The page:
A Rotten Rogue

 •  4 min. read  •  grade level: 4
Not long ago, out in the country we stopped to speak to an old man working on the road breaking stones to fill in the holes. After a few remarks, we asked him if he were going to heaven or to hell when he died.
He replied, as we often heard, "To heaven, I hope." "And what cause have you for such a hope?" "Why, 'cause God's merciful," he replied.
"Have you committed any sins?"
"Well," said he, "I suppose I've made mistakes in my time, same as most other folk."
"Have you ever got drunk?" His face told its own history.
"No, not as I knows on; maybe I've took a drop too much, by mistake like, in the hayfield; but I never did it meaning like."
"Oh! Then you never got drunk except by mistake! Have you ever told any lies?"
"Yes," he replied, "I suppose I have, like the rest of 'em."
"And were they mistakes?"
"Well, no, I suppose they wan't," he admitted. "Then how are you going to get forgiveness for them?"
"Oh, I mean to pray when I dies, and then He'll forgive me."
"How old are you?" we asked.
"Seventy-four, come Christmas."
"And do you ever pray to God?"
"No, I can't mind as I do," he said.
"And you think that your prayers will take you to heaven when you die?"
"Yes, I do; I means to pray sometime."
"Now, looking back over the past seventy years of your life—a good long time, mind you!—do you really believe the prayer of a rotten old rogue like you will then take you to heaven? You have neglected God all these years; and do you think your prayers will save you whenever you choose to make them?"
The poor old man turned in a rage and angrily said, "I may be a rogue, but I bain't a rotten one."
He could pray when he pleased, he said, and he meant to, before his time came.
We spoke to him of Christ and His love; of His one offering for sin; of His precious blood without shedding of which is no remission; of the sacrifice of Himself for sinners. Nothing seemed to reach him; rogue he might be, but not a rotten one. Mistakes he had made when tempted and led away by others; but sins he thought very lightly of. He stuck to it, his prayers would save him when he might choose to make them, because God was merciful. At length he asked us if we were sure of heaven; and on our saying: "Yes, perfectly sure," he said, "You bain't rotten then, I suppose."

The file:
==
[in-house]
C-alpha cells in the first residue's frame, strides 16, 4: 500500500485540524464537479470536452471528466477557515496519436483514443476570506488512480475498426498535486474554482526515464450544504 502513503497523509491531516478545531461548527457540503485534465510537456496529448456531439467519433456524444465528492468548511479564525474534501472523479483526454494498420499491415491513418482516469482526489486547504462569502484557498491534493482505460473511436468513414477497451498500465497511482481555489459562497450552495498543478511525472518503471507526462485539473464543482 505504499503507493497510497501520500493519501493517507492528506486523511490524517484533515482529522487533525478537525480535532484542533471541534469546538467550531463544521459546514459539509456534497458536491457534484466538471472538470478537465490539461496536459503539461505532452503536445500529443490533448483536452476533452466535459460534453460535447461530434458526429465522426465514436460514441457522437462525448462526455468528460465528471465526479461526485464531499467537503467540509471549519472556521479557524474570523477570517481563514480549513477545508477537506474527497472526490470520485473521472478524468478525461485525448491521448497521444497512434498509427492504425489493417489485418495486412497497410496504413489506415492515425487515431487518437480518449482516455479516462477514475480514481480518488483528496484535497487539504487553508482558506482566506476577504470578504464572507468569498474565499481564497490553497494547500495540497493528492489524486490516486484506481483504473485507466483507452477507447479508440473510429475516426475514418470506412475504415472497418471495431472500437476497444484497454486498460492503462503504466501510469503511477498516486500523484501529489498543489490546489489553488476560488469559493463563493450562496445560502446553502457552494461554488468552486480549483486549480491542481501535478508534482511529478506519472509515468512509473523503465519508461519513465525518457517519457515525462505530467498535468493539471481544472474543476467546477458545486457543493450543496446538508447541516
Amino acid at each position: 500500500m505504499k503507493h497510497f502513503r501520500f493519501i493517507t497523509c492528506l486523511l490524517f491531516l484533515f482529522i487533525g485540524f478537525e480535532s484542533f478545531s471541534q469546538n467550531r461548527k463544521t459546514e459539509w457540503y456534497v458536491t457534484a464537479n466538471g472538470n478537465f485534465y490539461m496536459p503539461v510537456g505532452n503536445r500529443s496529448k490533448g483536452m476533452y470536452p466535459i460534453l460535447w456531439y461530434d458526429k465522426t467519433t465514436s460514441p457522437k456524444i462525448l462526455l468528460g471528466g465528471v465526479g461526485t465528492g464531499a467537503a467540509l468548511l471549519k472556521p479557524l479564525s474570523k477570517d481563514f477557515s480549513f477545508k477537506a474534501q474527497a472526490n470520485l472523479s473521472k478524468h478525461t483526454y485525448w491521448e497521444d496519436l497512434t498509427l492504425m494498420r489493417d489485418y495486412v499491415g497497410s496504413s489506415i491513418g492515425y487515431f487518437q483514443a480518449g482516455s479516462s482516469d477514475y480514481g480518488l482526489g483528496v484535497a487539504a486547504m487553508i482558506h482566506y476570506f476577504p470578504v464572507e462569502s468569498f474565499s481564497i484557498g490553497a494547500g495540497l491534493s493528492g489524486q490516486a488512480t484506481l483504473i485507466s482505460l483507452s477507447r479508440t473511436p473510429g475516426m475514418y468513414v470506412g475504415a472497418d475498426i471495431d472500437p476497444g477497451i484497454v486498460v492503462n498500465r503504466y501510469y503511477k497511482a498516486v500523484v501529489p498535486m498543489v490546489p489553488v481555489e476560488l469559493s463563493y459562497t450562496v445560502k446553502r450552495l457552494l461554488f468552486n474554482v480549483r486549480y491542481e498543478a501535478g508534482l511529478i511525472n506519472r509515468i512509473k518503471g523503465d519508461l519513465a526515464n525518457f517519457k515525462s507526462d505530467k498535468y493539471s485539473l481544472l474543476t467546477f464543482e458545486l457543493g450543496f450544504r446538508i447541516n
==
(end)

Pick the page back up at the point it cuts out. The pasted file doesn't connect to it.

We assured him that indeed we were not only rogues, but downright rotten ones too, deserving nothing but the wrath of God and eternal punishment. Yet we were sure of God's sovereign love and salvation through Him who gave His only begotten Son to die for sinners—vile, hopeless, helpless, hell-deserving sinners. The old man only shook his head, and repeated, "A rogue, but not rotten. You must pray, and I means to."
May the Lord in His mercy use the word then spoken to him, and awaken and save him ere it be too late.
How many are in just the same state as this poor old stonebreaker-their hearts well-nigh as hard as the stones he was breaking! Living in a professedly Christian land, calling themselves Christians, and yet they are in ignorance, almost heathen ignorance, of the grace of God that brings salvation! Here was an old man of seventy-four, calling his sins mistakes, excusing himself for them by saying he was no worse than others, and sopping his conscience with the promise to pray, when it might please him to do so, sometime before he should die!
Friend, are you deceiving your heart with such errors? Before it is too late, I pray you realize that, to God, sin is sin—He never reckons it mere mistake—and, because it is ever sin before Him, God offers His love, His grace, His mercy, wholly undeserved, to the very vilest sinner, through the finished work of His beloved Son.
"For all have sinned, and come short of the glory of God." Rom. 3:2323For all have sinned, and come short of the glory of God; (Romans 3:23).